Fascinating. That's something I didn't know.

My favourite illustration is ‘winter’ on page 11. The lyrebird, James’ beautiful tail plumage stretches towards the reader, drawing our attention upwards to the focal point of Edith looking over her shoulder as she prunes roses. And though the colours are muted, the red scarf and handle of her secateurs capture our attention, while the cloud of steam escaping from James’ mouth as he sings steals the show.

Peter, would you be able to share your favourite illustration with my readers and show us some preliminary sketches and roughs?

You might be cross with me, but I seem to have thrown the roughs away. My studio draws are almost full and I actually don't like my rough sketches. They aren't things of beauty like some illustrators are. I think my favourite would be pages 8-9, perhaps because I like gardening myself and this opening encapsulates that or maybe it just feels happy and sunny.

Ha ha! Of course I'm not cross. I've noticed illustrators often bring an additional narrative thread to a picture book. In Lyrebird! A True Story you have added a variety of other birds to the visual narrative, with each scene featuring at least one, and included a visual reference at the end of the book. Besides showing the rich variety of fauna, I love how this gives the children reading Lyrebird! A True Story the opportunity to search for and identify the birds on each page. Is this something you commonly include in non-fiction picture books?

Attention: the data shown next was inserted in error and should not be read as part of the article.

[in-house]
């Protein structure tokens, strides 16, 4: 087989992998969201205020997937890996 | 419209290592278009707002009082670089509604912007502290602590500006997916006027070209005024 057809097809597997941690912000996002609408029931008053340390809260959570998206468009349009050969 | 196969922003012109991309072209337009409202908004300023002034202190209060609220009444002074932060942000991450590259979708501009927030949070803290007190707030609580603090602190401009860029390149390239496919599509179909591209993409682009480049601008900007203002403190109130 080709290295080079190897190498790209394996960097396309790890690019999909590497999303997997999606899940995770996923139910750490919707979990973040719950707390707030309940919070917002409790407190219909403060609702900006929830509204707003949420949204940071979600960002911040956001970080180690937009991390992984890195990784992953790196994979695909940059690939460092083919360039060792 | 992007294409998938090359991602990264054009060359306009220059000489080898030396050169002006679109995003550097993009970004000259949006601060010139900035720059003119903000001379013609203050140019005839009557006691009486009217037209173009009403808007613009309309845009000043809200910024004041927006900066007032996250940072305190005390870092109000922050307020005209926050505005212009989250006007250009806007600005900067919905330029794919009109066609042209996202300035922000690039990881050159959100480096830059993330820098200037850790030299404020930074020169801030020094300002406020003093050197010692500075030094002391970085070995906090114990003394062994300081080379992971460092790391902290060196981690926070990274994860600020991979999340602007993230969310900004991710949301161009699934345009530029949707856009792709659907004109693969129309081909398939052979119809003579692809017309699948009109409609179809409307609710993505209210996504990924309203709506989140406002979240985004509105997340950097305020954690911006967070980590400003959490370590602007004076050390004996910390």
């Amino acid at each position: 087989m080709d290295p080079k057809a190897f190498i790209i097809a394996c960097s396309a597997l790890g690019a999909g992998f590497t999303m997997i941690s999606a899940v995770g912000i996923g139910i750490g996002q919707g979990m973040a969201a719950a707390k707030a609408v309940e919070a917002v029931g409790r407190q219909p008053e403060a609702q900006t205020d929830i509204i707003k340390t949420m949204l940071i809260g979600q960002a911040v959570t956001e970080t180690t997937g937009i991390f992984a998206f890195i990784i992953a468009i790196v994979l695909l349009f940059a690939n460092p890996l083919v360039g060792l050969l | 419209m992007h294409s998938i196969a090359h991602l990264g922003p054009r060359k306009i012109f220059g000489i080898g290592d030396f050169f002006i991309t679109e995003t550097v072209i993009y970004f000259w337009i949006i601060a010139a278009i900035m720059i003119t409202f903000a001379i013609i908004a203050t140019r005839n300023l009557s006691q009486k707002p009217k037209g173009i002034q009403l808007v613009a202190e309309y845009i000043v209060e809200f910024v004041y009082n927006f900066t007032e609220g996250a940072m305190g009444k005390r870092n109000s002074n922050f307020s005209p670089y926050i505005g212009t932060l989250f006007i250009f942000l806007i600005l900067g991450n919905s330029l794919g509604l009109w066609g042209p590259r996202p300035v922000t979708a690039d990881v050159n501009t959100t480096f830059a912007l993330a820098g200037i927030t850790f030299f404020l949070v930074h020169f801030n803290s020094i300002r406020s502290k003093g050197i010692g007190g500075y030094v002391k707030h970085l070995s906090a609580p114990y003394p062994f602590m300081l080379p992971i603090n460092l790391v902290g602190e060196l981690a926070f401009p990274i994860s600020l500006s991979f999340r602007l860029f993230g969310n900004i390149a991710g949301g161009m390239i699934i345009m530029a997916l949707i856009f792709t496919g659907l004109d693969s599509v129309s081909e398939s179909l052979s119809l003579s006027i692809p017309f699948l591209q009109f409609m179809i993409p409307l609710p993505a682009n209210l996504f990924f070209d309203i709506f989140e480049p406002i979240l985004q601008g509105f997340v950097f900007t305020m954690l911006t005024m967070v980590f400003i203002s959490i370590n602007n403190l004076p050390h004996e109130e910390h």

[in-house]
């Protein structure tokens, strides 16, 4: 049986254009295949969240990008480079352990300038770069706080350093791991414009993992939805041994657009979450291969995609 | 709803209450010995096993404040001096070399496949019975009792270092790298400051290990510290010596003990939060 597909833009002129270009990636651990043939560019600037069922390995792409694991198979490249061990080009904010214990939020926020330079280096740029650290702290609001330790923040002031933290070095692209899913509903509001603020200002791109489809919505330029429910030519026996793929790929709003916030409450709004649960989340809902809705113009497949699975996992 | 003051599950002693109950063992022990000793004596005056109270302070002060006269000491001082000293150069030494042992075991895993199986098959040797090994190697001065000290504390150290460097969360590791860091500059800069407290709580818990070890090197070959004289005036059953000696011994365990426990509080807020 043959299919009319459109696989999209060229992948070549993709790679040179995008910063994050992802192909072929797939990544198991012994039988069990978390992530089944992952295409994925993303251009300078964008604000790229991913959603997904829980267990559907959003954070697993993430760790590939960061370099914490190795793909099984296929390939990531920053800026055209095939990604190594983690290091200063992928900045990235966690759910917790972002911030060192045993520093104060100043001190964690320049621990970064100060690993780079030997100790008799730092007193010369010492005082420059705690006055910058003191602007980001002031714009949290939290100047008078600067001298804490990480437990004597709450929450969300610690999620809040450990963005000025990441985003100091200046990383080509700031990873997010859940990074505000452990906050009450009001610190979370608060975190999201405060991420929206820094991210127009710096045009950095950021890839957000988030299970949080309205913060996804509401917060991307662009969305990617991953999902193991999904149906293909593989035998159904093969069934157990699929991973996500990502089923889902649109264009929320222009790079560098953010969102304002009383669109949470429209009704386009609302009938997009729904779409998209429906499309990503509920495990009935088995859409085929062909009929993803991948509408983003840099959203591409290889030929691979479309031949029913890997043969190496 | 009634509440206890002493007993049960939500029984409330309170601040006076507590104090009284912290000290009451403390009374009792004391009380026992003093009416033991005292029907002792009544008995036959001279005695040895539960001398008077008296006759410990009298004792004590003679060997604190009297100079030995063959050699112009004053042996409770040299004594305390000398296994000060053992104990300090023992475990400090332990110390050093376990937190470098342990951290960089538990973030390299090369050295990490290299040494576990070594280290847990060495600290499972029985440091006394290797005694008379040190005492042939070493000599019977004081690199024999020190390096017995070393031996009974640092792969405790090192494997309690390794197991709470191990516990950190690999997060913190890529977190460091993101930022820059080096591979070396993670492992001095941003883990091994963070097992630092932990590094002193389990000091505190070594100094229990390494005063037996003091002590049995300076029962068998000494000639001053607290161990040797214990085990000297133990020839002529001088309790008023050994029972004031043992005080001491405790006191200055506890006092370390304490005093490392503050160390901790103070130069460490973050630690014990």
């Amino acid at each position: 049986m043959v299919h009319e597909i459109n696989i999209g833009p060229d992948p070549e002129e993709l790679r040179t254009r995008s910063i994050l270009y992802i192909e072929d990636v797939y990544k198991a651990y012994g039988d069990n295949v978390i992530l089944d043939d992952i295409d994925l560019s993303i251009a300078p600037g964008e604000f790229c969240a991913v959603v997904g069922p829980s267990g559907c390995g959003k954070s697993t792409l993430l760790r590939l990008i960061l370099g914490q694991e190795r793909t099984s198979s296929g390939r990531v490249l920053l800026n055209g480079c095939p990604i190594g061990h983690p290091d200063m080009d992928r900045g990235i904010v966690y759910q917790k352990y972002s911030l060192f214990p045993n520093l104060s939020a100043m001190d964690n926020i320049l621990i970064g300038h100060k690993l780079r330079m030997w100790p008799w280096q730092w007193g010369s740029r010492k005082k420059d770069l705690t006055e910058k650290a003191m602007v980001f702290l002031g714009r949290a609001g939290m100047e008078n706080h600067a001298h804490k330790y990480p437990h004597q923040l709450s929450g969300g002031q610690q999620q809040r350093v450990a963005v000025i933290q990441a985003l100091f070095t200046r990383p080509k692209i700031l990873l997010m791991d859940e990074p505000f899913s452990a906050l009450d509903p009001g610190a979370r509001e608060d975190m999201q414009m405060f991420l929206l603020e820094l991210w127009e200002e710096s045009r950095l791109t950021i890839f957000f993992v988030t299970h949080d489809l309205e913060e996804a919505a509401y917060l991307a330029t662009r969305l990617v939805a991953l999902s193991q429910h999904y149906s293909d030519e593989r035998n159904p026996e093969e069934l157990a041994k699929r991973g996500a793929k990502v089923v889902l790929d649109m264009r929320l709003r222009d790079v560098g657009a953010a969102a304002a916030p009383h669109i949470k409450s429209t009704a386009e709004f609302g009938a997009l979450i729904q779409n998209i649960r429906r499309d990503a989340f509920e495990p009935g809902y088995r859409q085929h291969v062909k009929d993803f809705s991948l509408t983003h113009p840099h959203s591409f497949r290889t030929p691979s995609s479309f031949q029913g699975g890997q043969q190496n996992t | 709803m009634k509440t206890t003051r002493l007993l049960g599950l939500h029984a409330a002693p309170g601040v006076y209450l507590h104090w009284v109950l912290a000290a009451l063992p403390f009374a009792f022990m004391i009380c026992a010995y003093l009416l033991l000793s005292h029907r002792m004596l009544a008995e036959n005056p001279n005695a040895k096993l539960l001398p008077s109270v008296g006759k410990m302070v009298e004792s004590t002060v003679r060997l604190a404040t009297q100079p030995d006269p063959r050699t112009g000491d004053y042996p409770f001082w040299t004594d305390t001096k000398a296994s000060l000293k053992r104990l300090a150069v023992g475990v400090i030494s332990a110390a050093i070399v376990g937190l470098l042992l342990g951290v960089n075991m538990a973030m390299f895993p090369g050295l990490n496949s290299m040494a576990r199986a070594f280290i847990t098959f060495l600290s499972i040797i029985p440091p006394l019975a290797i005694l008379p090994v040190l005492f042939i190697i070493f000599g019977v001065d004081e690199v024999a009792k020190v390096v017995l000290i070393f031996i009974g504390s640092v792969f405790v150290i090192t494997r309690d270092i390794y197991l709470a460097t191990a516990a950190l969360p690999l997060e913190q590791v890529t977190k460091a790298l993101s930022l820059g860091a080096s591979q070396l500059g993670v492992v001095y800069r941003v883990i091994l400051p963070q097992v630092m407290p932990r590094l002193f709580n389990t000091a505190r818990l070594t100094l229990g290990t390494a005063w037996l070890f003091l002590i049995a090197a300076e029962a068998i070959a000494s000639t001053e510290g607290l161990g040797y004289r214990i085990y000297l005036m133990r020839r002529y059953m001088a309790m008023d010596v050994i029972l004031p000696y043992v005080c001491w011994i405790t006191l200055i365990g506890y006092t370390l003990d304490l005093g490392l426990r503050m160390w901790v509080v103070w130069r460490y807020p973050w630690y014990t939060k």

The Spot-the-bird Game was all Jackie's idea and made for a lot of extra work for me. Thanks Jackie! I sometimes put in extra details in other books, but only if I think it is right for the overall book.

As the story progresses and civilisation encroaches upon Edith’s world the very real danger James may face is portrayed in the image of spring below.  The clever placement of the illustration’s elements (using the golden spiral/curve of composition) leads the eye along the lyrebird’s lost tail feather to Edith’s arm, up her body to the gang-gang cockatoos feeding in a gum tree and then down the rising tendril of smoke to the devastated landscape below. This makes you wonder whether James’ fate is sealed.

Peter, how much does composition influence your choices when sketching roughs? Or does it simply come naturally to you?

Composition is/was something I always consider in my books as well as my own paintings. It used to be very conscious and long considered; now I seem to do it more intuitively. 

What projects are you working on now?

I went straight from Lyrebird! A True Story to a book on Mawson, hence my haste in cleaning up the mess of books, sketches and references as soon as I'd finished. Mawson will be a companion to a book I wrote and illustrated last year on Scott. It comes out around April 2013. And now I'm painting lots of Tasmanian fish for the Department of Fisheries.

Peter, thank you so much once again for your visit. I wish you all the best with the release of Lyrebird! A True Story and your other works in progress.

You're very welcome, Angela. It was lovely to be here.